Exclusive: Whitehall identified companies suspected of forced labour as long ago as November 2019 – with further concerns about suppliers highlighted by UK diplomat during peak of pandemic
Teachers could strike over coronavirus safety in Scotland
Teachers in several parts of Scotland could take industrial action in disputes over school coronavirus safety, the country's largest teaching union has warned.
The Educational Institute of Scotland (EIS) says six of its branches are moving to ballot union members in disputes with their respective local authorities, while another four branches are considering whether to take this step.
EIS is calling for more remote teaching and learning to be used before and after the Christmas break and have proposed a shift to remote working for a few days around the festive period.
General secretary Larry Flanagan said: "The Scottish Government and local authorities seem determined to keep schools physically open, at all costs, right up to Christmas.
"Scotland's teachers are clear that this will present a very real risk to their health, their pupils' health and the health of their families by increasing the risk of Covid-19 spreading through family festive gatherings.
"Making a very slight change to arrangements around the holiday period, by allowing teachers and students to work remotely from home for a few days, would significantly reduce the risk of pupils or staff taking the virus into their family groups in the festive period."
Antivax conspiracy theories ‘reach a third of UK public’
Conspiracy theories discouraging people from getting a coronavirus vaccine have been seen or heard by more than a third of people in the UK, a new study suggests.
Research by King's College London and Ipsos Mori found that 34 per cent have encountered anti-vaccination messages, predominately via social media.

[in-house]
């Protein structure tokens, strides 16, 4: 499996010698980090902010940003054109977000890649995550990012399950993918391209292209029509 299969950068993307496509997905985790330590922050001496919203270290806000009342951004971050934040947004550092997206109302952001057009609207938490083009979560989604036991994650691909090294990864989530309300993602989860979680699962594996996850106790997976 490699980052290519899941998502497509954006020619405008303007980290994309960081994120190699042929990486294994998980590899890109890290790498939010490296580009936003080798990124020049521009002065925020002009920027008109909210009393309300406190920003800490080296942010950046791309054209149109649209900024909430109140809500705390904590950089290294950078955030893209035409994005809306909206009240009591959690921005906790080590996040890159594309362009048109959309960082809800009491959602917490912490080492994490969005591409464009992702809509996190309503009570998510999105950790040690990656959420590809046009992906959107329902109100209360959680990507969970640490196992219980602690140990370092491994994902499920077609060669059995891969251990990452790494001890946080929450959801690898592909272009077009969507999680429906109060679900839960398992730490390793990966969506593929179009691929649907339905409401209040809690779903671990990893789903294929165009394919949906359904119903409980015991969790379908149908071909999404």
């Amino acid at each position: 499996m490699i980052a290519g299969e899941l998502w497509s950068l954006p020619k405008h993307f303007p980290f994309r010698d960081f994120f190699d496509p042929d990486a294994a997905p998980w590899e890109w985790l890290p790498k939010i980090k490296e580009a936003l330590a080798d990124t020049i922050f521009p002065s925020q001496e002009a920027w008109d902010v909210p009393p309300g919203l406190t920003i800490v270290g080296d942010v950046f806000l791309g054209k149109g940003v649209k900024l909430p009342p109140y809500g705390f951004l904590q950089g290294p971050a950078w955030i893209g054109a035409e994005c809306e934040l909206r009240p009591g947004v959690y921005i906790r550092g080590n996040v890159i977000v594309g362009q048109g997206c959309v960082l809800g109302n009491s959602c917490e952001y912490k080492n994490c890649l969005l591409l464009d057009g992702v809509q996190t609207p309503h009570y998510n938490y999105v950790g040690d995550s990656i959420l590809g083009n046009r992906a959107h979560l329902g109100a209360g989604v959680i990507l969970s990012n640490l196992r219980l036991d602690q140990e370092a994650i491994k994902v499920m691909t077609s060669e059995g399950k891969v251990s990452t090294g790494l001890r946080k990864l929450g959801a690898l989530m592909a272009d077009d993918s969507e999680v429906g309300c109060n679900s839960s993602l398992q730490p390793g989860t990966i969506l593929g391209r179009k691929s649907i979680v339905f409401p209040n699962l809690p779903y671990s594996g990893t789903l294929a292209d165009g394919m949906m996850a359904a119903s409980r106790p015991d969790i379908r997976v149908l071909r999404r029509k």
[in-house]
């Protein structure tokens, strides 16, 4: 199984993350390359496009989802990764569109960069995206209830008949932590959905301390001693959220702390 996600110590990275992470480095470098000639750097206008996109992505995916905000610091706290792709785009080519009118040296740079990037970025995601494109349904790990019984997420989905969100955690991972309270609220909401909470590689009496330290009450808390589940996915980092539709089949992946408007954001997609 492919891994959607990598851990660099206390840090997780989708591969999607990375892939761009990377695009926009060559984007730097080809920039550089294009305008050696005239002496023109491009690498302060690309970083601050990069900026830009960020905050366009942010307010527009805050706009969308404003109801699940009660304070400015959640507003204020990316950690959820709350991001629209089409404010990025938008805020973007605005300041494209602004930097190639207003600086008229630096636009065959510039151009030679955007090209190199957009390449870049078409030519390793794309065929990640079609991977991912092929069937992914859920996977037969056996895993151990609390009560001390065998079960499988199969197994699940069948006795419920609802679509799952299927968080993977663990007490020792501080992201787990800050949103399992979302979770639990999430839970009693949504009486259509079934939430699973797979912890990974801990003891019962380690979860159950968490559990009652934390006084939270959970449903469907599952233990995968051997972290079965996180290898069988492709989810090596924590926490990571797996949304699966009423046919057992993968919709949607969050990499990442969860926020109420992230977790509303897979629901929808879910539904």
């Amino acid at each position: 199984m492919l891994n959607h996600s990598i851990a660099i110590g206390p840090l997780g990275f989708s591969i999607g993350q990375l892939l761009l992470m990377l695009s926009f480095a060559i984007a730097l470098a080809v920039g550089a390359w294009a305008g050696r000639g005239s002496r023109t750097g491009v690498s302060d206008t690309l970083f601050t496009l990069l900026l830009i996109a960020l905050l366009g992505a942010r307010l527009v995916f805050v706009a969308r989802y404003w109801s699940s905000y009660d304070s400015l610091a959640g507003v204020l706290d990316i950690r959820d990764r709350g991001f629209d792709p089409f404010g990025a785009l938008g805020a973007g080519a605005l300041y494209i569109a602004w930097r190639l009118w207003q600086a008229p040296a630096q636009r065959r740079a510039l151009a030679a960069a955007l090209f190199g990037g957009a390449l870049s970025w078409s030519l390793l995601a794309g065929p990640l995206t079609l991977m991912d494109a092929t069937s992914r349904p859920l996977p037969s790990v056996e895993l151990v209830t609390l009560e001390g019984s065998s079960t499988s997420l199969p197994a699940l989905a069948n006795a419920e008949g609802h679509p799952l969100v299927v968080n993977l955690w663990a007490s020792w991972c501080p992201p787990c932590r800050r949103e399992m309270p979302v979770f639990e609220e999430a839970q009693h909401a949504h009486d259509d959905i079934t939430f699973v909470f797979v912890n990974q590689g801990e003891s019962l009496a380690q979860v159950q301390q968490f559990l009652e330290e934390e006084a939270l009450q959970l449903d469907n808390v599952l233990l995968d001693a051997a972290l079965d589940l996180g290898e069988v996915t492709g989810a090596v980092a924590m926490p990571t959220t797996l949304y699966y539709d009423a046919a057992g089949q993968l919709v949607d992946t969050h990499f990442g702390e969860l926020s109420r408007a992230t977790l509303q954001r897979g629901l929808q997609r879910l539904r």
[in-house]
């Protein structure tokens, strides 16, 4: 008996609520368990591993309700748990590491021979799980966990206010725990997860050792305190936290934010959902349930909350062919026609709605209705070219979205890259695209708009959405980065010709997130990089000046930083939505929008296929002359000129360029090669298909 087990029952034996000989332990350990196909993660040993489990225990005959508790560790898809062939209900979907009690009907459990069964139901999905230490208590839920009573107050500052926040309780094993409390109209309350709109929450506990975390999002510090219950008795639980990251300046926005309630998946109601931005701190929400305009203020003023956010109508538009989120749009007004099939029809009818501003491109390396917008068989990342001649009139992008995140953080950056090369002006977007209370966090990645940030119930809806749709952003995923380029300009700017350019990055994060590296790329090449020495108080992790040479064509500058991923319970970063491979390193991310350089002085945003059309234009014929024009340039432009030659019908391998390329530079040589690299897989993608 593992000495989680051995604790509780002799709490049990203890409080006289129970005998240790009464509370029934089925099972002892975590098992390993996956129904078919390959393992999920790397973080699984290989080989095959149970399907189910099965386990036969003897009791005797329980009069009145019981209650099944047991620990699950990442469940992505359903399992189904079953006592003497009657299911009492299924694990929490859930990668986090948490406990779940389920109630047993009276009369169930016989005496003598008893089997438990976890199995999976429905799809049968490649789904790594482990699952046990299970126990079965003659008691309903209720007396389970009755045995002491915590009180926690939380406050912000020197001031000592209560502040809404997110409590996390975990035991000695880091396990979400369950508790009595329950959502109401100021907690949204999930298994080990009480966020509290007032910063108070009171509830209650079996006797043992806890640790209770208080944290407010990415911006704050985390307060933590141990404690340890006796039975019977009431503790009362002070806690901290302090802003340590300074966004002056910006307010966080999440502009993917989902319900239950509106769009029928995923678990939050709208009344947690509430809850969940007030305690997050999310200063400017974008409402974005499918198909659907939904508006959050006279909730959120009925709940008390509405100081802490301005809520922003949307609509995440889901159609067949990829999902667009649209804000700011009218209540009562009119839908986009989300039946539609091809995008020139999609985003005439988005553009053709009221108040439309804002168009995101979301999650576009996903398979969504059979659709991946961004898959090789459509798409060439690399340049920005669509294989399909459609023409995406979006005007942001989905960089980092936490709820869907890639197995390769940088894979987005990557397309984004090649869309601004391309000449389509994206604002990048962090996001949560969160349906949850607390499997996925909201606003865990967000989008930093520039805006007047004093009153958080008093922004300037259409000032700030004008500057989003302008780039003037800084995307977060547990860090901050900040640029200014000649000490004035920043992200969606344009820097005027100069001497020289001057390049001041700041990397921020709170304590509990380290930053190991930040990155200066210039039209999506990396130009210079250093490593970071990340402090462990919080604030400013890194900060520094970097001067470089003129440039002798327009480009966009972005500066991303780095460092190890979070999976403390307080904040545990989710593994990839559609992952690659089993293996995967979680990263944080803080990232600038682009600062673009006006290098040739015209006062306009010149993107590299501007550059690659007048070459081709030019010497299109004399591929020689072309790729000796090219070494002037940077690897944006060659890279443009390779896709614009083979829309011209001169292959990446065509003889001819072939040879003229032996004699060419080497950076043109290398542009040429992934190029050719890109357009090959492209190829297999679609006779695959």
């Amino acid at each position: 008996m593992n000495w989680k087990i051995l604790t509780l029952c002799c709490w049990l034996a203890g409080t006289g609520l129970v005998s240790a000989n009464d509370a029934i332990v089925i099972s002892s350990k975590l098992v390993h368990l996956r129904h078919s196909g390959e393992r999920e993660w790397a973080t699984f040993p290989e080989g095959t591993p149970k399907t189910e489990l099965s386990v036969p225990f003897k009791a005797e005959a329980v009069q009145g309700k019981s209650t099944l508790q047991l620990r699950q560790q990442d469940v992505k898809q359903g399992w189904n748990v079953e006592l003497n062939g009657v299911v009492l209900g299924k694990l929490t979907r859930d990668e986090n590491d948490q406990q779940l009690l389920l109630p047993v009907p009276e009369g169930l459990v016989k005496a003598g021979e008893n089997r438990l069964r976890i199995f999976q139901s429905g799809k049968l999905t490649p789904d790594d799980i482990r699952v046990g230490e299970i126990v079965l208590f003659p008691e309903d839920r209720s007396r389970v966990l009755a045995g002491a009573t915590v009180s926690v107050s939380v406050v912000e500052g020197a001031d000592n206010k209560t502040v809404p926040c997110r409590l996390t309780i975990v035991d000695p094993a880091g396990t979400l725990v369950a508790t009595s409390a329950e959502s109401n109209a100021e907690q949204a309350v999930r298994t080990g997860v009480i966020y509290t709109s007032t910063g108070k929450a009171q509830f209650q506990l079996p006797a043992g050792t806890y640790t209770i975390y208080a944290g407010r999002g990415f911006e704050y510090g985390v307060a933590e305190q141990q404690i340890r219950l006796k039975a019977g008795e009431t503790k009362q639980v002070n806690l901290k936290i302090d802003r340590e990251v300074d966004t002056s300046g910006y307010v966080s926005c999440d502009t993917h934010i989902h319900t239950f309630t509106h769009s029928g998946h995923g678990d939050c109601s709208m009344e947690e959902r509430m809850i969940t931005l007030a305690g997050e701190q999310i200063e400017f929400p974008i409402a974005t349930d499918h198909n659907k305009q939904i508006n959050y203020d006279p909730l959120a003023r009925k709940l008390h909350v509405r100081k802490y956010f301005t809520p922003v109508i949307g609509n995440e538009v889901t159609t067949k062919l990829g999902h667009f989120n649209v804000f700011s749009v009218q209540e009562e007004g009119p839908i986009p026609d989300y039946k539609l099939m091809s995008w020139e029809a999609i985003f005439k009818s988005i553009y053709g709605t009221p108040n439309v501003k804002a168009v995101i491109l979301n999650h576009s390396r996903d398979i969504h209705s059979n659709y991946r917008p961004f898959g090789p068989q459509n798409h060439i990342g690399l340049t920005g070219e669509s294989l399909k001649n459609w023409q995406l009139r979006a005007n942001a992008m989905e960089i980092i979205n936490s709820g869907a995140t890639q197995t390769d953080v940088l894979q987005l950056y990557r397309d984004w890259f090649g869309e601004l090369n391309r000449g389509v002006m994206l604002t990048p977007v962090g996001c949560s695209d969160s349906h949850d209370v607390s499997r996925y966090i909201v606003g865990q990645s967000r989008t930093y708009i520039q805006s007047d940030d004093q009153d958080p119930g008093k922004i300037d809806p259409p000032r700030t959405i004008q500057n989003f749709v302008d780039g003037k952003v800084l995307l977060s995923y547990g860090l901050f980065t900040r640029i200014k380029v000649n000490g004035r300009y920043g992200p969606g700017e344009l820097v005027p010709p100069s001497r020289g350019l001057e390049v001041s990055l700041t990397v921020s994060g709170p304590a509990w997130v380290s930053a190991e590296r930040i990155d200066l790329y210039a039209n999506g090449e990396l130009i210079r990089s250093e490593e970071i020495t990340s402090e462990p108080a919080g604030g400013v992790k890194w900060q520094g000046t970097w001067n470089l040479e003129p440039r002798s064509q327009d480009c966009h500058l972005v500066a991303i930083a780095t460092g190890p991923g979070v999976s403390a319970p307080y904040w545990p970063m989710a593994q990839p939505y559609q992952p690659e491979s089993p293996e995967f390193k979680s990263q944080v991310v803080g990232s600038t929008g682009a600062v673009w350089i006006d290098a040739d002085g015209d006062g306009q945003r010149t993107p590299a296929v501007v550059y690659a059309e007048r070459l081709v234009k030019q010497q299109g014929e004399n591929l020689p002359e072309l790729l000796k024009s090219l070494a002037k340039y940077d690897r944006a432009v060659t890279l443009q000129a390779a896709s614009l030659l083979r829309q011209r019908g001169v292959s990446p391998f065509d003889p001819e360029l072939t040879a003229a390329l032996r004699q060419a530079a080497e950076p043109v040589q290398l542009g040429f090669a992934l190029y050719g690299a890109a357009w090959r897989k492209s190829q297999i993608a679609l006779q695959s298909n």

It comes in the week where the UK began vaccinating the first people in the world against Covid-19, outside of trials.
The report also found that around 40 per cent of people who get their information from platforms such as WhatsApp or YouTube believe conspiracy theories about the Covid-19 vaccines, with belief in such theories higher among young people who consume a lot of information from social media.
Those who use social media more, were more likely to believe a wider range of conspiracies, researchers said.
Colin Drury reported in September on the bizarre rise of Covid conspiracy theories:
The worry, ultimately, is that, as oddball as this stuff is, it appears to be gaining traction with a wider audience, contaminating both reasonable debate about coronavirus and trust in evidence-based science
Italy overtakes UK with Europe’s highest death toll
Italy now has the highest Covid death toll in Europe after overtaking the UK on Saturday evening - at least according to one measure.
The country reported a further 649 deaths, bringing the official total to 64,036. The UK’s official total currently stands at 64,024, after a further 519 deaths were added yesterday.
However both numbers are believed to greatly underestimate the real toll, due to missed infections, limited testing and different counting criteria. The UK’s total is based on the number of deaths within 28 days of a positive test, and separate data based on the number of deaths registered with Covid as a cause shows more than 73,000 deaths as of 27 November.